Anyone who thinks the nightmarish creatures from the Silent Hill series are the grossest things to be seen in videogames, are officially wrong.
Thanks to my face.
Though personally, I’d argue that the intrinsic catering to the male power fantasy that has been prevalent in our industry since it began, is far more disgusting.
See? I can do progressive. Money please.
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Introducing the Creaform Handyscan Black Elite
Laser scanning done at incredible speed
Recently, the laser scanners I ordered for our new labs at Staffordshire University have begun arriving. No small relief, given that Freshers literally start today.
One such scanner is the HandyScan Black Elite. This is a mind-blowing piece of kit, capable of scanning medium to large objects in a matter of minutes. This includes reflective surfaces, such as chrome, or my head in a week if any more new students ask me “Where is room number TBA?”.
I criticise, but I walked into Sainsbury’s on Saturday without realising how or why. I bought a curry and a wooden spoon out of shame.
Yes, the HandyScan is amazing. But don’t take it from me, take it from their promotional video. The music is really exciting:
I’ve only recently had chance to start learning the kit. Nevertheless, even in a short space of time it has proven very accessible, boasting powerful software and a clear, logical workflow.
I’m confident it’s going to prove a popular tool at the University, with the seemingly infinite opportunities it will open up to our students. This includes those studying games, visual effects, engineering, forensics and more. Basically, anyone with an interest in broadening their own academic, creative and technical horizons.
I on the other hand, am interested only in myself.
Therefore, scanning my own face was the only opportunity I was ever going to be interested in.
Laser scanning my face into Unreal Engine 4
For this entry, I really just wanted to get a laser scan of my face into a game engine as quickly as possible. I’m not going to get into the technical nitty gritty about how the scanner works, processing, cleanup etc.
More detailed documentation on these things is planned for the coming weeks. Because I’m such a nice guy who believes in the value of sharing information. Also because technically speaking, that is my job, technically.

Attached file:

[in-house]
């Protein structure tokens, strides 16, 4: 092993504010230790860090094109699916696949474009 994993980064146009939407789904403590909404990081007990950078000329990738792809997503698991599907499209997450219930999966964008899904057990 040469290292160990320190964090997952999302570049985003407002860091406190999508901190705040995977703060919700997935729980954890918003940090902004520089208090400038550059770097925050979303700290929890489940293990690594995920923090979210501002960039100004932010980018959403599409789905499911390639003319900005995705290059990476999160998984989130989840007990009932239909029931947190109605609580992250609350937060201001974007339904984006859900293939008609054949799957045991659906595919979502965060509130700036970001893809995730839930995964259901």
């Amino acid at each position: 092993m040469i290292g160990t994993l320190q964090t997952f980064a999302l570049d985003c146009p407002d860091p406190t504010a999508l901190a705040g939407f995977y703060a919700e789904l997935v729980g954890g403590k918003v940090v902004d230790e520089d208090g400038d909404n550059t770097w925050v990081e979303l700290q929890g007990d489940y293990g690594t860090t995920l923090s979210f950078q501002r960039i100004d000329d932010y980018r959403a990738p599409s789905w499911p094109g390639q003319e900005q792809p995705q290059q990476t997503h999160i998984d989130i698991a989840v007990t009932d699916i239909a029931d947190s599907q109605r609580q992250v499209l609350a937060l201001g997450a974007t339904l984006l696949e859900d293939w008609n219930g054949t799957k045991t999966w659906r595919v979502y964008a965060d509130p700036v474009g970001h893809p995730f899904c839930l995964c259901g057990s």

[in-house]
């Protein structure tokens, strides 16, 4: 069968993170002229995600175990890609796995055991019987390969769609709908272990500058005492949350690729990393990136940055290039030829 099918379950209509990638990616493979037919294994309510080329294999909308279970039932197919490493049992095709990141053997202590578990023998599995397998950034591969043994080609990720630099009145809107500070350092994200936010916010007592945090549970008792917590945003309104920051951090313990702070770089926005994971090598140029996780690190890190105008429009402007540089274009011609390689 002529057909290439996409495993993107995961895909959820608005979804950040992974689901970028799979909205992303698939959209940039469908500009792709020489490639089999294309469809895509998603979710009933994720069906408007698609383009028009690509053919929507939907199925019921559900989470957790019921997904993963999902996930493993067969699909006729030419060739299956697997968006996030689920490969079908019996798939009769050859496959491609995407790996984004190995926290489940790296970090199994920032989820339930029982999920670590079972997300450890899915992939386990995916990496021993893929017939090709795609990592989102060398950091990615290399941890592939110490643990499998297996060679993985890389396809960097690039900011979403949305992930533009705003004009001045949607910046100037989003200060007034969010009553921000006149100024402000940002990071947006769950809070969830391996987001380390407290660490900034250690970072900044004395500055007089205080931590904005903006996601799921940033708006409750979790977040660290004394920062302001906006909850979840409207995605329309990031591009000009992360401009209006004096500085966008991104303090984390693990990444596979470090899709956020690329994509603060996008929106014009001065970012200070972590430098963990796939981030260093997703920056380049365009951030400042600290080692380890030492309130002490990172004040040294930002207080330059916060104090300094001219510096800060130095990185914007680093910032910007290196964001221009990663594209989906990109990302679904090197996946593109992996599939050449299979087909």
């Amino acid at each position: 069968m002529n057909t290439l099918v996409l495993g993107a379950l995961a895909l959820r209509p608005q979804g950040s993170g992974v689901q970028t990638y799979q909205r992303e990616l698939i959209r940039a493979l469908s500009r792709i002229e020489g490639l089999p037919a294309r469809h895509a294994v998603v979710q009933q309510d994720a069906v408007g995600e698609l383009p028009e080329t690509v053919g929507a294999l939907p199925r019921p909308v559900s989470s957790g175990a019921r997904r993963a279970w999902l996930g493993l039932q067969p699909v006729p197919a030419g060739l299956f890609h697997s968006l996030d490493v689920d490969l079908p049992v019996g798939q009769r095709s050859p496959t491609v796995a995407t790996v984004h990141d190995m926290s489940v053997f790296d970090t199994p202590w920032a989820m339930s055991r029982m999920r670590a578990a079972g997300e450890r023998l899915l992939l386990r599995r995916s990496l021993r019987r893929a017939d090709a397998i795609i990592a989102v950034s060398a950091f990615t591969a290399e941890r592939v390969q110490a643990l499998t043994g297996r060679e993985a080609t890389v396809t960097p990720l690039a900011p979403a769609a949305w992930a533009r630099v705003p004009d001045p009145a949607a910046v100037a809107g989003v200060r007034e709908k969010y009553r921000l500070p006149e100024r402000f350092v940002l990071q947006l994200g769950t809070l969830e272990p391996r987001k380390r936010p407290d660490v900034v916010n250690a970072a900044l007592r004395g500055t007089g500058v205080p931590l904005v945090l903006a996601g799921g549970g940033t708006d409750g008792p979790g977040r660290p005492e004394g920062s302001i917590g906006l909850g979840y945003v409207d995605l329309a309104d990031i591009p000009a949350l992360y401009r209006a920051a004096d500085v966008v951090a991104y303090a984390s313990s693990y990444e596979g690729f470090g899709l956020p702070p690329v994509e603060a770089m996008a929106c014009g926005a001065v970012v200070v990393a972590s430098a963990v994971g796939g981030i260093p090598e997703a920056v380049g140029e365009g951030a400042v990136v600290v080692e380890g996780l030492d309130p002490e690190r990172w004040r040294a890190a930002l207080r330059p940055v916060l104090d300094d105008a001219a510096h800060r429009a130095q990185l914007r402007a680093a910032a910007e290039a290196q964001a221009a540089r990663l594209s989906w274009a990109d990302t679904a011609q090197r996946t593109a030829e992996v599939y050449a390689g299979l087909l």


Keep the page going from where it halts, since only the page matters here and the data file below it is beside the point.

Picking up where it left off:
So just to summarise, we (myself and colleague Tom Vine) laser scanned my face and performed very quick cleanup in VXInspect, Creaform’s mesh inspection tool.
This got exported as an OBJ and imported into ZBrush. The mesh was subjected to a very quick decimation, I think reducing to somewhere in the region of 160,000 polygons?
Make no mistake – that’s bloody ridiculous for a game character’s face. Particularly one as flat and featureless as mine.
But since all I really wanted to do was just get the mesh into a game engine, I didn’t care.
The decimated mesh I then took into Maya (my preferred modeling software) and did a quick, automatic UV unwrap while also fixing the mesh alignment.
Like I say – each of these steps would be subject to considerably more optimisation and attention to detail, were this going to be part of a real project.
Importing into Unreal Engine 4
At this point, if you lined each of the processes up from the second Tom started laser scanning my face, I’d wager it took less than ten minutes. Possibly less than five, with espressos.
The mesh imported into Unreal Engine with no problems, I stuck a blank material onto it and experimented with some basic light structures.
As for the results, here’s some:
Laser scanning my face into id Tech 4
They look okay. Nothing to lose your mind over, but cool given how quickly they all came together.
But Unreal Engine 4 is built for this sort of thing. It is regularly updated and enhanced to squeeze out incredible visuals. I wanted to see how the mesh looked in an older game engine.
Obviously I was going to go with id Tech 4. Because I’m one of four people on the planet who loves Doom 3.
Having been released in 2004, id Tech 4 is a more limited engine and importing custom content isn’t as easy as UE4.
Therefore, a couple of tweaks had to be made to the process.
2004 – When game engines weren’t exactly ‘accessible’
First, I had to import the OBJ into 3ds Max and export as an ASE. This is the format id Tech 4 reads meshes in and none of the Maya exporters I found worked.
This ASE file then needed to be opened in a text editor and a reference to the material I wished to use, was entered manually.
The engine actually didn’t struggle with the polycount. It rendered the same mesh I used in Unreal Engine 4 perfectly fine, which I was surprised by. I thought the excessive polygons may have caused it to crash.
I experimented with different lighting structures, material references and UV layouts in the following screenshots.
So yeah, that’s how quickly laser scanning a face into a game engine can be done.
Although further steps were required for id Tech 4, we’re only talking another five or so minutes added to the process. I’m quite impressed with how the mesh looked in this engine. The holes caused issues with the textures and lighting, but aesthetically I’d say this only added to the experimental feel.
Hopefully in the coming months, I’ll be able to share far more detailed, visually impressive work utilising this process.
I emphasise hopefully.